Over the years, Bombas' mission has grown into an enormous movement, with more than 75 million items donated to date and a focus on providing support and visibility to the organizations and people that empower these donations. These are the incredible individuals who are doing the hard work to support those experiencing —or at risk of—homelessness in their communities every day.

Folks like Shirley Raines, creator of Beauty 2 The Streetz. Every Saturday, Raines and her team help those experiencing homelessness on Skid Row in Los Angeles “feel human” with free makeovers, haircuts, food, gift bags and (thanks to Bombas) fresh socks. 500 pairs, every week.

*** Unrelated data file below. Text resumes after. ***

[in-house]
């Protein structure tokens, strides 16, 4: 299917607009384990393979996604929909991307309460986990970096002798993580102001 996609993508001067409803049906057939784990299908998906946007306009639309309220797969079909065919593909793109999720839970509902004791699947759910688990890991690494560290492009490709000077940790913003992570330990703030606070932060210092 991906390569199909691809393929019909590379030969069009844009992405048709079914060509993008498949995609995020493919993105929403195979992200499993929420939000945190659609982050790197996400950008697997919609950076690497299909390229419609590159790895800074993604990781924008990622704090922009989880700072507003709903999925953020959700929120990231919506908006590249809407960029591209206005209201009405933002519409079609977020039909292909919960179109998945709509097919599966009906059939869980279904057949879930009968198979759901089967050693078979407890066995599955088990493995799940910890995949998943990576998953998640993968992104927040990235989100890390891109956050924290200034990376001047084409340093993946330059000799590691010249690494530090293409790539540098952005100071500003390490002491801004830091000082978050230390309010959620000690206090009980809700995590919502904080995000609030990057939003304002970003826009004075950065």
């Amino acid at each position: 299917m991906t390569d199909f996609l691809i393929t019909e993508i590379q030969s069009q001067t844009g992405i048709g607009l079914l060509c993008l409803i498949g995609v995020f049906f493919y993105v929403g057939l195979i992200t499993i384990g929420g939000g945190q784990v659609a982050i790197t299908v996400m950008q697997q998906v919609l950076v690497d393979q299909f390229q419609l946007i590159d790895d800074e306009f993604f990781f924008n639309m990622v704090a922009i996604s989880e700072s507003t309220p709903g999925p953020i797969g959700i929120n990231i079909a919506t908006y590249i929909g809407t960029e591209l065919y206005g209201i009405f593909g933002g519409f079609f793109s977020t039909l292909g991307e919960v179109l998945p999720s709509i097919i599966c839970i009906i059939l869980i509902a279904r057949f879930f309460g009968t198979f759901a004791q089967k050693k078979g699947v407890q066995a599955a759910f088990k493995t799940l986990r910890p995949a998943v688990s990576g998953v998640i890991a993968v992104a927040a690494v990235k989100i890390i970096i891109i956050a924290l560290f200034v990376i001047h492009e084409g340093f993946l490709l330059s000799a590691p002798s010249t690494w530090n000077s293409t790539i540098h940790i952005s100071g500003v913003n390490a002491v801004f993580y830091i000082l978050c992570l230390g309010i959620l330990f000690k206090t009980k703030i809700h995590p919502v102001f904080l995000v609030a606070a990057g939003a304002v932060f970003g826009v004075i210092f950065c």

beauty 2 the streetz, skid row laRaines is out there helping people feel their beautiful best

Or Director of Step Forward David Pinson in Cincinnati, Ohio, who offers Bombas donations to those trying to recover from addiction. Launched in 2009, the Step Forward program encourages participation in community walking/running events in order to build confidence and discipline—two major keys to successful rehabilitation. For each marathon, runners are outfitted with special shirts, shoes—and yes, socks—to help make their goals more achievable.

step forward, helping homelessness, homeless non profitsRunning helps instill a sense of confidence and discipline—two key components of successful recovery